Joan Nichols, Connecticut Farm Bureau, 775 Bloomfield Avenue, Windsor:  reported that she works a lot with the Department of Agriculture (DOA).  Ms. Nichols didn’t personally think the proposed regulations are farm-friendly overall; she is concerned hearing that the DOA funded an Agricultural Viability Grant that supports these.   Ms. Nichols would like the DOA to look at these regulations.  She reported that during the last agricultural census 1300 out of 4700 farms contained 10 or less acres; almost 3,000 contained 49 acres.   Ms. Nichols also noted that Connecticut has a right-to-farm law since 1981 which addresses the 5 nuisance issues.    She suggested the DOA will come out to make an investigation, and Joe Weidimann of the Department of Environmental Protection will look at manure management issues.

Tom Muska:  reported that for 18+/- years they have had signs out in East Windsor, they are professionally done and are attractive, he hasn’t heard that any of his signs block the view.  Mr. Muska noted the sign on Old Ellington Road brings them a lot of business.  The signs are not up all year.   They also have the agricultural signs from the State (pathfinder signs).  To have smaller, or no signs, would make his farm no longer viable.  Town Planner Whitten questioned the size of his current signs; Mr. Muska guesstimated 1 1/2’ x  ? -  he wasn’t sure of the size.  Town Planner Whitten suggested the proposed 3 square foot sign is the size of a stop sign, or larger.  Mr. Muska felt the sign on Windsorville Road is larger but he isn’t aware that it blocks anyone’s view; his other signs are smaller.  Chairman Ouellette clarified that under the current regulations those signs are not allowed, but the Commission is hearing what you are saying.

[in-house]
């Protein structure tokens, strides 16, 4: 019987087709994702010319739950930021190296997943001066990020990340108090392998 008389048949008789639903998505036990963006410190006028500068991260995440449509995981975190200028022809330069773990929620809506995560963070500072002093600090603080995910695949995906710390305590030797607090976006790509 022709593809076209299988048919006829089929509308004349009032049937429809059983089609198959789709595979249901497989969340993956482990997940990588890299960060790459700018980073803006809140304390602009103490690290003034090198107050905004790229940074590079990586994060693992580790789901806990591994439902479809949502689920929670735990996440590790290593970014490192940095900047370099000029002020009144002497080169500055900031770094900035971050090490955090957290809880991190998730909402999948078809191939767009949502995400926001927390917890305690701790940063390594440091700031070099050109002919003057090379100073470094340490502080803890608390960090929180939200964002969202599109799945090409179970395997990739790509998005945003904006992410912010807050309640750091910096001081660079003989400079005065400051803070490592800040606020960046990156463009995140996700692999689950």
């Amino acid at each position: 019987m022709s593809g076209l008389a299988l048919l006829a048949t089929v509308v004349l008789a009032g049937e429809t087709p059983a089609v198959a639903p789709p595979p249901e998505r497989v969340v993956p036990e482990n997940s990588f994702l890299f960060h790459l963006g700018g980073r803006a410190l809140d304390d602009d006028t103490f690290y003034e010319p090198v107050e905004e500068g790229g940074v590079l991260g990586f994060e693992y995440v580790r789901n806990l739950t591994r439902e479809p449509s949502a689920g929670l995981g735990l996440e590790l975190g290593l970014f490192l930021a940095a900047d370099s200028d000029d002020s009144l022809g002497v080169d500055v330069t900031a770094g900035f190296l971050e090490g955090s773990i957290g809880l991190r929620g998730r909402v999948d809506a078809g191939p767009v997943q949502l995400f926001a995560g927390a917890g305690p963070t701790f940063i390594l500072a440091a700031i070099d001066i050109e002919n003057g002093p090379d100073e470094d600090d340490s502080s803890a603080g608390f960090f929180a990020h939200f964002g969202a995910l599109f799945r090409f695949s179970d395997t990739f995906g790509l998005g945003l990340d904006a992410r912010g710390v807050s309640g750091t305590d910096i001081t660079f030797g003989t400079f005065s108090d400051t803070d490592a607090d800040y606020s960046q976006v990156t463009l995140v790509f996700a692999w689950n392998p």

Scott Thomas:  questioned if a kid wants to join 4-H and have a bunny would that be allowed under these regulations?   Town Planner Whitten replied not if they don’t have 4 acres.  

Steve Dearborn, 144 East Road, 95 Rye Street, 68 Newberry Road:  Mr. Dearborn’s comments were, as usual, strongly presented.  He initially questioned why?  He’s lived in town for 56 years and has farmed for about 2/3 of that time.  Why do we need to go